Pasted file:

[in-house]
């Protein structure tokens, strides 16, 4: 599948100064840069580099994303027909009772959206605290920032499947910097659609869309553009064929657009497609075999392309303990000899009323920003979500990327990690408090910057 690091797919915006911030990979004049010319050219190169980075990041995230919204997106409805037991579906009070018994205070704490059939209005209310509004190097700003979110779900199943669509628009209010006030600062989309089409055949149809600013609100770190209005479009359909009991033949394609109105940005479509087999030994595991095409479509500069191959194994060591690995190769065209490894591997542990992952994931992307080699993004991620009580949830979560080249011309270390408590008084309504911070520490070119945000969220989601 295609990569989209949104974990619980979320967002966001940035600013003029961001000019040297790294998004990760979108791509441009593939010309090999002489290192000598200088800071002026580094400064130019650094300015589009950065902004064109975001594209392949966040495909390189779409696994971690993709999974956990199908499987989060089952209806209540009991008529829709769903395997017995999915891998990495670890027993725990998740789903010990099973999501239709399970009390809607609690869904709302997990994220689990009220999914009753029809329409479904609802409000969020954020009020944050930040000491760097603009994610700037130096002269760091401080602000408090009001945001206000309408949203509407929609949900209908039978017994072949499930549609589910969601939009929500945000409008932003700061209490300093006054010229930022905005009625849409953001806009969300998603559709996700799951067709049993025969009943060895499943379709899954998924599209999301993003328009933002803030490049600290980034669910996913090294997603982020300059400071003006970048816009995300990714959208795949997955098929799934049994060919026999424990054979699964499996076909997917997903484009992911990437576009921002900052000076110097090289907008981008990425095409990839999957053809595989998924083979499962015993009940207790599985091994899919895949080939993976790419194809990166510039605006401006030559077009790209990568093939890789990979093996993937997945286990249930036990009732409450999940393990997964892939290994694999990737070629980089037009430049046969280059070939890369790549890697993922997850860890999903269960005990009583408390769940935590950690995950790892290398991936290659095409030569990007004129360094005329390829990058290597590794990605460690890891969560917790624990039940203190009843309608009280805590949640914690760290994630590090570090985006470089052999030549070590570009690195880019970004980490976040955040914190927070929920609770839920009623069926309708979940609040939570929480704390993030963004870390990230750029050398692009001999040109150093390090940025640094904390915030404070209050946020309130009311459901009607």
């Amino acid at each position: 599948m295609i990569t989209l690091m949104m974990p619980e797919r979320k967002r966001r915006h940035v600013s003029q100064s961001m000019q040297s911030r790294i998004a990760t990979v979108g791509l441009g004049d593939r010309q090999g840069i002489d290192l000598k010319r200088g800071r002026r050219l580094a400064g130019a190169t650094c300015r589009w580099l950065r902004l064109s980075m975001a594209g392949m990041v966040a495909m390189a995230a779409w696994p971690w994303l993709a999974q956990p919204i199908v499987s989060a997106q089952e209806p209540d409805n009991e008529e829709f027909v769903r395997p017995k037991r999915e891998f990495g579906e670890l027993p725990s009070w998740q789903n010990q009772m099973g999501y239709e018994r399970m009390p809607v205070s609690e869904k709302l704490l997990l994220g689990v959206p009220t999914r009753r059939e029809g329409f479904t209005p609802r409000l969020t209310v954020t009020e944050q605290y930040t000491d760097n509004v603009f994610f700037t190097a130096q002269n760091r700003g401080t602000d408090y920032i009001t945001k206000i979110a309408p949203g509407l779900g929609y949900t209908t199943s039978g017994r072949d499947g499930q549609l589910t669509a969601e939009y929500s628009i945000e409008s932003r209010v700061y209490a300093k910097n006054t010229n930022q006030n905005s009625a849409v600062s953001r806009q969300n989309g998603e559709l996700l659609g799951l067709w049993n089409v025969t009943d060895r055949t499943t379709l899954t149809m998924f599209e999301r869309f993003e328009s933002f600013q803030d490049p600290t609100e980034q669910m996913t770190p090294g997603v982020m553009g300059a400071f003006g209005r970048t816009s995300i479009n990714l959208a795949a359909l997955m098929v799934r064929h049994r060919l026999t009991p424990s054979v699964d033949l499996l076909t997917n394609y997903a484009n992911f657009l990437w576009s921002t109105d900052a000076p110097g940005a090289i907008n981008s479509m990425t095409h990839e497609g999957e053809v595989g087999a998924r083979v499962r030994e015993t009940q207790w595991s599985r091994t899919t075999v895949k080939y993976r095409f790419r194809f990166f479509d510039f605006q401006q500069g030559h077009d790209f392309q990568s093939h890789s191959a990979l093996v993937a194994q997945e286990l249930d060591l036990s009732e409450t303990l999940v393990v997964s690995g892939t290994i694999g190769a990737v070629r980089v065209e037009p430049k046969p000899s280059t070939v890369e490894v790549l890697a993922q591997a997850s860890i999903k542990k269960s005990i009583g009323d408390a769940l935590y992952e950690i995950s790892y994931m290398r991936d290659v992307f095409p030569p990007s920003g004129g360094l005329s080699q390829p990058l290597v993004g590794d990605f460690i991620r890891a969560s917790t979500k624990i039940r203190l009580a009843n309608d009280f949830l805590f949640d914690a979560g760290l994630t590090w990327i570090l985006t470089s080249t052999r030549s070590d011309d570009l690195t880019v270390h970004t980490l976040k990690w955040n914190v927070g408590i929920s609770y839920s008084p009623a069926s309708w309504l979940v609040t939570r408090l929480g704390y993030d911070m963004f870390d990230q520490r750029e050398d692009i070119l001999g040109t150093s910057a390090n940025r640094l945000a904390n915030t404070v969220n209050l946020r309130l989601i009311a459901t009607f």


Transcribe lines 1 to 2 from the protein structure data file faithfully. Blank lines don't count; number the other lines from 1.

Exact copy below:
[in-house]
């Protein structure tokens, strides 16, 4: 599948100064840069580099994303027909009772959206605290920032499947910097659609869309553009064929657009497609075999392309303990000899009323920003979500990327990690408090910057 690091797919915006911030990979004049010319050219190169980075990041995230919204997106409805037991579906009070018994205070704490059939209005209310509004190097700003979110779900199943669509628009209010006030600062989309089409055949149809600013609100770190209005479009359909009991033949394609109105940005479509087999030994595991095409479509500069191959194994060591690995190769065209490894591997542990992952994931992307080699993004991620009580949830979560080249011309270390408590008084309504911070520490070119945000969220989601 295609990569989209949104974990619980979320967002966001940035600013003029961001000019040297790294998004990760979108791509441009593939010309090999002489290192000598200088800071002026580094400064130019650094300015589009950065902004064109975001594209392949966040495909390189779409696994971690993709999974956990199908499987989060089952209806209540009991008529829709769903395997017995999915891998990495670890027993725990998740789903010990099973999501239709399970009390809607609690869904709302997990994220689990009220999914009753029809329409479904609802409000969020954020009020944050930040000491760097603009994610700037130096002269760091401080602000408090009001945001206000309408949203509407929609949900209908039978017994072949499930549609589910969601939009929500945000409008932003700061209490300093006054010229930022905005009625849409953001806009969300998603559709996700799951067709049993025969009943060895499943379709899954998924599209999301993003328009933002803030490049600290980034669910996913090294997603982020300059400071003006970048816009995300990714959208795949997955098929799934049994060919026999424990054979699964499996076909997917997903484009992911990437576009921002900052000076110097090289907008981008990425095409990839999957053809595989998924083979499962015993009940207790599985091994899919895949080939993976790419194809990166510039605006401006030559077009790209990568093939890789990979093996993937997945286990249930036990009732409450999940393990997964892939290994694999990737070629980089037009430049046969280059070939890369790549890697993922997850860890999903269960005990009583408390769940935590950690995950790892290398991936290659095409030569990007004129360094005329390829990058290597590794990605460690890891969560917790624990039940203190009843309608009280805590949640914690760290994630590090570090985006470089052999030549070590570009690195880019970004980490976040955040914190927070929920609770839920009623069926309708979940609040939570929480704390993030963004870390990230750029050398692009001999040109150093390090940025640094904390915030404070209050946020309130009311459901009607």